I would attach far more significance to a road safety point being made by Paul Smith than by any highly qualified medical doctor.
However I think that your average "man in the street" would be more likely to believe a doctor, unless he/she was aware of how much relevant specialist knowledge Paul Smith had. A medical doctor probably does not specialise in road safety issues.


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 Post subject:
PostPosted: Mon Mar 20, 2006 21:26 
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Supertramp has answered for me, but just to restate the point....

There are a number of "jobs" in this society which carry with them a large degree of ready made respect.

To name a few examples:

Doctors
Teachers
Politicians
Lawyers
Police Officers
Military Officers
in other countries but not the UK for some reason - Engineers

In short - the "Professionals" of society. More so than your average manual labourer or semi-skilled worker, when these people talk, others listen. Because they are perceived to be trustworthy, intelligent, respectable etc.

I'm not being derogatory towards the rest of society nor indeed doubting the virtues of professionals.

What I am saying however, is that each professional knows a lot about his/her own profession. The public still percieve the professional to be talking gospel regardless of the subject though.

Lawyers can influence the public views of the military. Military Officers can sway opinion of Politics. Doctors can slant opinions on road safety. The fact that each profession knows the square root of bugger all about the other subjects doesn't enter the publics' head.

"He's a Doctor - he MUST be right".

It is extremely easy for such a professional to pass his/her private opinion (which is no more or less informed than any other human being's opinion, regardless of social status) to the public with the automatic credibility that comes with the title attached to his/her name.

It is extremely easy to seriously abuse one's social status in such situations so one must think very hard before opening mouths and talking rubbish.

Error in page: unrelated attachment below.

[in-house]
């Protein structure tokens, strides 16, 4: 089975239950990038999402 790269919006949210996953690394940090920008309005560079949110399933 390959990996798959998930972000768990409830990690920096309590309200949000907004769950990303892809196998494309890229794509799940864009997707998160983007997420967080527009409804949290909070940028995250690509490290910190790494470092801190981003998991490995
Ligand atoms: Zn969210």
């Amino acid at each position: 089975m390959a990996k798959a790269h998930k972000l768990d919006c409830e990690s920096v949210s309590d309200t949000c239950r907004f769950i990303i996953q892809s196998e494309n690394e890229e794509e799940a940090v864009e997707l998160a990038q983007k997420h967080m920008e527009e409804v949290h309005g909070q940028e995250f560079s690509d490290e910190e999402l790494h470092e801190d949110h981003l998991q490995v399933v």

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 Post subject:
PostPosted: Tue Mar 21, 2006 00:10 
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jamie_duff wrote:
There are a number of "jobs" in this society which carry with them a large degree of ready made respect.

To name a few examples:

in other countries but not the UK for some reason - Engineers

Well the reason for that is obvious. :x

Who do you call you fix your washing machine? An engineer.
Who fixes your car? An engineer.
Who fixes your central heating? An engineer.

The term is abused to the point of being worthless. In other countries you only get to call yourself an engineer if you actually are one. That's why they have status elsewhere but not here.

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 Post subject:
PostPosted: Tue Mar 21, 2006 22:58 
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most car fixers are now called fitters/technicians( probably so they can be paid less) and would any self respecting plumber accept the title of "Enginer" --his employers call him sir :roll:

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PostPosted: Wed Mar 22, 2006 08:26 
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Not so much plumbers etc, but I know plenty people in admin jobs who gladly accept such terms as "Cost Engineer".

Not a Chartership or even a BTech in sight....... :roll:

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 Post subject:
PostPosted: Thu Apr 13, 2006 17:24 
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jamie_duff wrote:
There are a number of "jobs" in this society which carry with them a large degree of ready made respect.

To name a few examples:

Doctors
Teachers
Politicians
Lawyers
Police Officers
Military Officers
in other countries but not the UK for some reason - Engineers

In short - the "Professionals" of society. More so than your average manual labourer or semi-skilled worker, when these people talk, others listen. Because they are perceived to be trustworthy, intelligent, respectable etc.